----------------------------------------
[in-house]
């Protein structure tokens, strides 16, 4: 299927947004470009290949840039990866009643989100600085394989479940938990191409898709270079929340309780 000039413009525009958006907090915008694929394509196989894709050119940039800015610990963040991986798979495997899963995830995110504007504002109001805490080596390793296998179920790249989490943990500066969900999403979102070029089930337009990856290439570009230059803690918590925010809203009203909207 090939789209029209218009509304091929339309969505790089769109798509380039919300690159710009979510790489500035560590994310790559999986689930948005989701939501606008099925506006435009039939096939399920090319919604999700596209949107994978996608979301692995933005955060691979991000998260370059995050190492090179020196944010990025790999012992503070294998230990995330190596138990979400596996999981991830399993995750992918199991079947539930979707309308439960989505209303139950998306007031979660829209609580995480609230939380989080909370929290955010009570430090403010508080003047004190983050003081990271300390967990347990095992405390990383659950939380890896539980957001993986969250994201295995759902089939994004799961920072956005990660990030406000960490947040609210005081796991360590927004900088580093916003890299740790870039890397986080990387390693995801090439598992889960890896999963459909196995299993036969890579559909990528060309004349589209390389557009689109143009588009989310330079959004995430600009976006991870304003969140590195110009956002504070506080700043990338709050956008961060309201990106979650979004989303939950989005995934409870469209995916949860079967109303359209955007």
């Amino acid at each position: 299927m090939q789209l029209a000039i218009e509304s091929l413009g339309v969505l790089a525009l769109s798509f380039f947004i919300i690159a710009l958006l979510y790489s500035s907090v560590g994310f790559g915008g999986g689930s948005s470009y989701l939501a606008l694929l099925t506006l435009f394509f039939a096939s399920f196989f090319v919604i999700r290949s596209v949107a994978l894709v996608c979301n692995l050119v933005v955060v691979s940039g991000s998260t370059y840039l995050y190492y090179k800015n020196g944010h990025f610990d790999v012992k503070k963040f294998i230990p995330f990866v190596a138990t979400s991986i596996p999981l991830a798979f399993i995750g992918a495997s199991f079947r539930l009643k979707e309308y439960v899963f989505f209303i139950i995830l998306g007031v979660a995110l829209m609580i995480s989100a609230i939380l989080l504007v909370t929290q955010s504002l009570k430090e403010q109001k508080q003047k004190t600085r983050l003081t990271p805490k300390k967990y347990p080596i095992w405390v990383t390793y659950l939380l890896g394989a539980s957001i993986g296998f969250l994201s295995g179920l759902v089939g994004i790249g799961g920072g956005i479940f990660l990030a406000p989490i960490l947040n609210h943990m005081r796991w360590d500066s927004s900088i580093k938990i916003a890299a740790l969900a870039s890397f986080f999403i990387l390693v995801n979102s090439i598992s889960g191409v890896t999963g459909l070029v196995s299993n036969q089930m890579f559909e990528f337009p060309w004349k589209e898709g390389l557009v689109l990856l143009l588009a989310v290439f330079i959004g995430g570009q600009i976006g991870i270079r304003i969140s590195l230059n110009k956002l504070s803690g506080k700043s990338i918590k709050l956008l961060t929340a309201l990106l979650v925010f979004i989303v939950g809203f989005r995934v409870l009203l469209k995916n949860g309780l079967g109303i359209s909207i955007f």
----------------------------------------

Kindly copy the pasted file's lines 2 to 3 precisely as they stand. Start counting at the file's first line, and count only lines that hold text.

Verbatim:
């Protein structure tokens, strides 16, 4: 299927947004470009290949840039990866009643989100600085394989479940938990191409898709270079929340309780 000039413009525009958006907090915008694929394509196989894709050119940039800015610990963040991986798979495997899963995830995110504007504002109001805490080596390793296998179920790249989490943990500066969900999403979102070029089930337009990856290439570009230059803690918590925010809203009203909207 090939789209029209218009509304091929339309969505790089769109798509380039919300690159710009979510790489500035560590994310790559999986689930948005989701939501606008099925506006435009039939096939399920090319919604999700596209949107994978996608979301692995933005955060691979991000998260370059995050190492090179020196944010990025790999012992503070294998230990995330190596138990979400596996999981991830399993995750992918199991079947539930979707309308439960989505209303139950998306007031979660829209609580995480609230939380989080909370929290955010009570430090403010508080003047004190983050003081990271300390967990347990095992405390990383659950939380890896539980957001993986969250994201295995759902089939994004799961920072956005990660990030406000960490947040609210005081796991360590927004900088580093916003890299740790870039890397986080990387390693995801090439598992889960890896999963459909196995299993036969890579559909990528060309004349589209390389557009689109143009588009989310330079959004995430600009976006991870304003969140590195110009956002504070506080700043990338709050956008961060309201990106979650979004989303939950989005995934409870469209995916949860079967109303359209955007």
């Amino acid at each position: 299927m090939q789209l029209a000039i218009e509304s091929l413009g339309v969505l790089a525009l769109s798509f380039f947004i919300i690159a710009l958006l979510y790489s500035s907090v560590g994310f790559g915008g999986g689930s948005s470009y989701l939501a606008l694929l099925t506006l435009f394509f039939a096939s399920f196989f090319v919604i999700r290949s596209v949107a994978l894709v996608c979301n692995l050119v933005v955060v691979s940039g991000s998260t370059y840039l995050y190492y090179k800015n020196g944010h990025f610990d790999v012992k503070k963040f294998i230990p995330f990866v190596a138990t979400s991986i596996p999981l991830a798979f399993i995750g992918a495997s199991f079947r539930l009643k979707e309308y439960v899963f989505f209303i139950i995830l998306g007031v979660a995110l829209m609580i995480s989100a609230i939380l989080l504007v909370t929290q955010s504002l009570k430090e403010q109001k508080q003047k004190t600085r983050l003081t990271p805490k300390k967990y347990p080596i095992w405390v990383t390793y659950l939380l890896g394989a539980s957001i993986g296998f969250l994201s295995g179920l759902v089939g994004i790249g799961g920072g956005i479940f990660l990030a406000p989490i960490l947040n609210h943990m005081r796991w360590d500066s927004s900088i580093k938990i916003a890299a740790l969900a870039s890397f986080f999403i990387l390693v995801n979102s090439i598992s889960g191409v890896t999963g459909l070029v196995s299993n036969q089930m890579f559909e990528f337009p060309w004349k589209e898709g390389l557009v689109l990856l143009l588009a989310v290439f330079i959004g995430g570009q600009i976006g991870i270079r304003i969140s590195l230059n110009k956002l504070s803690g506080k700043s990338i918590k709050l956008l961060t929340a309201l990106l979650v925010f979004i989303v939950g809203f989005r995934v409870l009203l469209k995916n949860g309780l079967g109303i359209s909207i955007f």